Despite the terrible pay she earns, her awful roommates she shares a flat with, and unglamorous lifestyle, she still tells her father how amazing her life is because he has never understood why she felt the need to leave home and pursue her dreams. Katie’s dad is a simple man who has spent her entire life trying to find the next big thing he can invest in that will bring him the great success that he strives for, despite his many failures. Katie’s desire to escape the world she grew up has strained her relationship with her father, and being honest with him about the current state of her life in London would just reinforce his belief that what he thinks is right and lead him to say “I told you so.” So, when Katie’s life begins to unravel when she’s fired by Demeter, she heads home to assist her father and his long-time girlfriend in their new business endeavor of turning their farm into a prime “glamping” destination under the ruse of being on a sabbatical from her job.
While desperately trying to find another job in London, she helps her father run his new business as it takes off, becoming a highly sought after destination for the city dwelling elite to escape their lives. Katie’s cover is at risk of being completely blown by the surprise arrival of Demeter and her family. As much as Katie would love to keep her secret from her family, she is also tempted to get Demeter back for the ruthless way she fired her.
Just as things seem to be the worst, Katie learns that although her life may not be as perfect as she wants it to be, she can still make it pretty great.

My (Not So) Perfect Life is a fun, engaging read, that never fails to keep you interested and cheering for the perfectly flawed heroine that every woman can identify with. Sophie Kinsella is a truly gifted writer that takes you on a fun journey with her characters that leaves you feeling as though you’ve lost a friend when you finish reading.

I highly recommend that everyone read her new book! No matter which genre you prefer, this book is a truly enjoyable escape from our (not so) perfect lives! (Too cheesy? Sorry!)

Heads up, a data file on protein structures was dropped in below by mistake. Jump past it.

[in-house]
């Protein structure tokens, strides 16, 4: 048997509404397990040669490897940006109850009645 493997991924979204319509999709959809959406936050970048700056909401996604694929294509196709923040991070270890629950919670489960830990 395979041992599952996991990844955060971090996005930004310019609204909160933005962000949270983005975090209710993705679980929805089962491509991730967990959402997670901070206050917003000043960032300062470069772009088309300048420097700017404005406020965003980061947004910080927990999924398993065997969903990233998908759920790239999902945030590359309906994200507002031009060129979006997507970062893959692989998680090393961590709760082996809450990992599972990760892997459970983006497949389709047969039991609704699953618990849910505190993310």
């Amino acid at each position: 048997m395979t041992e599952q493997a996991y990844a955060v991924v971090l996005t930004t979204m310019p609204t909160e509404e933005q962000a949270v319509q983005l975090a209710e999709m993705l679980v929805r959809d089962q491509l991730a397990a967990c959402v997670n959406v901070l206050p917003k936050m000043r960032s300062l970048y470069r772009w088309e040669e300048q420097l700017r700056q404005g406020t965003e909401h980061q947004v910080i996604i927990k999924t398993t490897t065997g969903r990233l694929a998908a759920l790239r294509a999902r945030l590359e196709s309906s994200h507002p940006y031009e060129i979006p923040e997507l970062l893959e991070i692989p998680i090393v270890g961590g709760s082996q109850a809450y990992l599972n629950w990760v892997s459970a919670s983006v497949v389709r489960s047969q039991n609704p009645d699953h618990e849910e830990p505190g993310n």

Stay tuned for more reviews, coming soon!

Happy reading,

Erin

Review: All The Missing Girls by Megan Miranda

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This book was SO good. It was one of those books that you want to blaze through so you can know how it all comes together, but I had to force myself to put it down at times because I also wanted to savor it. It was that good. The book is told in an incredibly unique and compelling format and draws you in from the very first page and weaves a gripping tale of first loves, friendship, and the cost of loyalty when it comes to those you care about most. Megan Miranda brilliant wrote the book in reverse chronological order, starting with day fifteen of Nic’s stay in Cooley Ridge and ending on day one

It’s been ten years since Nicolette Farrell left her home town and put the trauma of the disappearance of her best friend, Corinne Prescott, in her past. After the grueling searches and the brutal investigation into Corinne’s disappearance that Nic, her brother Daniel, her boyfriend Tyler, her friend Bailey, and Corrinne’s boyfriend Jackson were at the center of, she could no longer remain in the town she grew up in and continue to be suffocated by the rumors, whispers, and stares she was constantly subjected to by the fellow inhabitants  of Cooley Ridge. Cooley Ridge was the type of town that no one ever left, they just grew up and settled there like the generations before them.
After Corinne disappeared, it felt like part of Nic had disappeared with her. She and Nic had been best friends for as long as she could remember, and Corinne was the type of person who drew you in, tested you, and was both toxic and intoxicating. She was constantly pulling stunts that pushed boundaries between Nic, Bailey, Tyler, Daniel, and Jackson. When she disappeared, the detectives picked apart her life and broke her sense of mystery wide open by interrogating those closest to her. Her family was questioned and the fact that Corinne’s father was abusive was made known, and all the secret details of her life were made public, and Nic and the rest of their group were heavily interrogated and suspected to be involved or have more knowledge about what happened to Corinne that they were unwilling to share with the police. The cops never formally charged any of their suspects and her disappearance remained unsolved. The secrets that surrounded the night she disappeared haunted Nic, and she felt somewhat guilty for the resentment she still feels toward Corinne for the things that happened that night. Corinne’s presence, despite being physically gone, still felt like it surrounded her the minute she stepped back into Cooley Ridge.